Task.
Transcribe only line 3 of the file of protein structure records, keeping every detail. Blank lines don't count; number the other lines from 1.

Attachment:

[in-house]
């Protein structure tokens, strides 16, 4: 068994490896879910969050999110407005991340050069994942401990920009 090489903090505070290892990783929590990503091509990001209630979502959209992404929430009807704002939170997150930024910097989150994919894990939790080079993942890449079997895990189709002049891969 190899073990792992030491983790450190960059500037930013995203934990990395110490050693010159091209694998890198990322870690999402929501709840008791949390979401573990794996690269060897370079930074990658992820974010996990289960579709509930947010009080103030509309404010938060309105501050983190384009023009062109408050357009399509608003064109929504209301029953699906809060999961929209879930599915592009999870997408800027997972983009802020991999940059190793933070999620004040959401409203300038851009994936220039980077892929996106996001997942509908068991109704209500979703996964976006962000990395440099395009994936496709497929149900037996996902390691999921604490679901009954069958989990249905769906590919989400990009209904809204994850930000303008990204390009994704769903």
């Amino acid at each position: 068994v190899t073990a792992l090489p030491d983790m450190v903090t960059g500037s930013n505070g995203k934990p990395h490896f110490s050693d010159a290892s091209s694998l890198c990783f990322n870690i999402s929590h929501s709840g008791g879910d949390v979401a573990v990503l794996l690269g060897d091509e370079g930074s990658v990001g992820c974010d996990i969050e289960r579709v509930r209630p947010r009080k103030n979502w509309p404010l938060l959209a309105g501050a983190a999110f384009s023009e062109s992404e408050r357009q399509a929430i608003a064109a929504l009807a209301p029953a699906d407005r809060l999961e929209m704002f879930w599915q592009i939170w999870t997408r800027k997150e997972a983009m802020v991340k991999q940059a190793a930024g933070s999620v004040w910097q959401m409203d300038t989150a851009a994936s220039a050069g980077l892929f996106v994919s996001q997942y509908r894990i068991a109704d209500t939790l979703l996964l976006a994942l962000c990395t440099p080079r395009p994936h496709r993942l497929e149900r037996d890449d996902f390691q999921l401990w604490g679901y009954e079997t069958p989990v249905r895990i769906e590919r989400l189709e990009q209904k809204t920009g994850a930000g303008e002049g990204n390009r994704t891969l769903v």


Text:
């Amino acid at each position: 068994v190899t073990a792992l090489p030491d983790m450190v903090t960059g500037s930013n505070g995203k934990p990395h490896f110490s050693d010159a290892s091209s694998l890198c990783f990322n870690i999402s929590h929501s709840g008791g879910d949390v979401a573990v990503l794996l690269g060897d091509e370079g930074s990658v990001g992820c974010d996990i969050e289960r579709v509930r209630p947010r009080k103030n979502w509309p404010l938060l959209a309105g501050a983190a999110f384009s023009e062109s992404e408050r357009q399509a929430i608003a064109a929504l009807a209301p029953a699906d407005r809060l999961e929209m704002f879930w599915q592009i939170w999870t997408r800027k997150e997972a983009m802020v991340k991999q940059a190793a930024g933070s999620v004040w910097q959401m409203d300038t989150a851009a994936s220039a050069g980077l892929f996106v994919s996001q997942y509908r894990i068991a109704d209500t939790l979703l996964l976006a994942l962000c990395t440099p080079r395009p994936h496709r993942l497929e149900r037996d890449d996902f390691q999921l401990w604490g679901y009954e079997t069958p989990v249905r895990i769906e590919r989400l189709e990009q209904k809204t920009g994850a930000g303008e002049g990204n390009r994704t891969l769903v």